I’ve been invited by the Broadcasting Board of Governors (BBG) and George Washington University’s (GWU) Institute for Public Diplomacy and Global Communications to give a panel presentation on “International News Coverage in a New Media World: The Decline of the Foreign Correspondent and the Rise of the Citizen Journalist.”
The event will take place on December 10th to commemorate the 60th anniversary of the United Nations Universal Declaration of Human Rights.
Experts will examine the dramatic shift of traditional media away from foreign reporting, the growth of web-based citizen journalists, and their effects on coverage of international news and human rights issues.
I was originally planning to focus the bulk of my presentation on the role of new media in covering Kenya’s post-election violence but given the (still) current carnage in Mumbai and the unprecedented response of citizen journalists in covering the attacks, I’d like to present a comparative analysis of both events. To this end, I welcome any links/tips/suggestions you might have on what you consider to be the most striking (less obvious) issues worth highlighting.
My two cents:
Twitter seemed most useful in beginning. Then once CNN and others were on the case, there was a lot of retweeting what MSM were saying.
Also, during natural lulls in events more “filling of air time” on Twitter JUST LIKE LIVE TV!!!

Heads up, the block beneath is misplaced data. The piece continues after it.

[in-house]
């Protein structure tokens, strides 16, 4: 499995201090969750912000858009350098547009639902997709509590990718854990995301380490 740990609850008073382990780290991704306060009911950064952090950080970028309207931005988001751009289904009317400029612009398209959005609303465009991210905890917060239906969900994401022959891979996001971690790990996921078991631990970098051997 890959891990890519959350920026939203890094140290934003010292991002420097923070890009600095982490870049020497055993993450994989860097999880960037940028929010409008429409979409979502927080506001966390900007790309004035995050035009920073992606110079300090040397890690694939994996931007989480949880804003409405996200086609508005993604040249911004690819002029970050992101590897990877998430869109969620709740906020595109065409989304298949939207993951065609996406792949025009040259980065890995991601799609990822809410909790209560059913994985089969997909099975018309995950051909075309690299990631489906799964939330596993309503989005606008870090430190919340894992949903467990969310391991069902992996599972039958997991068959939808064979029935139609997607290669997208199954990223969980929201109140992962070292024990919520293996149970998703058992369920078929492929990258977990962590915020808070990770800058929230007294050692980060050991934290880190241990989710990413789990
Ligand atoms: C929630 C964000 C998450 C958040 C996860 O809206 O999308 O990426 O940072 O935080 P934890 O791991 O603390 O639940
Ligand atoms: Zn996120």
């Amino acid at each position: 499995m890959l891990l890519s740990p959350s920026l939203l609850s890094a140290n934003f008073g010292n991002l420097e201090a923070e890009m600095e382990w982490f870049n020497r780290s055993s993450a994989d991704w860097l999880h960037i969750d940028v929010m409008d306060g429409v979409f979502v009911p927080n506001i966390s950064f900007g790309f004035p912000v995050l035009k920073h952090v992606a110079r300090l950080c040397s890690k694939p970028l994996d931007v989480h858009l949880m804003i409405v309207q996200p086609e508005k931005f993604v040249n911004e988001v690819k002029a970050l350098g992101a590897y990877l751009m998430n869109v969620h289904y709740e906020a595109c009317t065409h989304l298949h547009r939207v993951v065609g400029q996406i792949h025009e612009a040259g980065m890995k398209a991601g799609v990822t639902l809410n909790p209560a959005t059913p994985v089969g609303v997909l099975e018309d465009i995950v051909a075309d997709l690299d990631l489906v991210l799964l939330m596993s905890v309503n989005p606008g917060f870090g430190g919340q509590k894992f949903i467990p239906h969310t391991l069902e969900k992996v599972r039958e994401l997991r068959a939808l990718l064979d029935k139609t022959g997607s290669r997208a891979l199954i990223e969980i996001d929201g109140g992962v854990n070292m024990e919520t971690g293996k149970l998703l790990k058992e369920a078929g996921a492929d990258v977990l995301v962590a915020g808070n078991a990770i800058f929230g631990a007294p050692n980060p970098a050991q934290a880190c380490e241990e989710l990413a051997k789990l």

I’d be very interested to know whether authorities really did ask twitterers to stop or not. Several tweeted that this was a fake story. But Murad Ahmed reported otherwise in Times of London — although he didn’t quote authorities only tweeters.
See this WP article for interesting collaboration between texting, MSM and US consulate in getting this US family out of Taj hotel. http://is.gd/9qC8
See also http://arunshanbhag.com/
Not a question of either/or but using all tools available.
What I like about this site is that it’s foreign language news, translated into English. All too often the highest profile stories and op-eds in English language news tend to gravitate to things we already think are important. This site helps me identify what other people think is important to the world about US domestic and foreign policy in a way that expatriate Americans cannot replicate.
I wouldn’t say that I get more out of each article than I do out of the best American journalism. It’s not that the quality of the articles is higher. What I appreciate is the choice of topic and the editorial selection. I get to find out what non-American editors and journalists think worthy of their readers’ attention.
Glad to hear that you’ll be in DC on the 10th. This post on Poynter may be relevant: http://www.poynter.org/column.asp?id=31&aid=154820
Just a repost of a link I think I gave about critique on citizen journalism vs. professional journalism in Georgia on openDemocracy before in case you haven’t read it.
Another openDemocracy link to a web seminar on issues relating to citizen control of news on the net. May be helpful.
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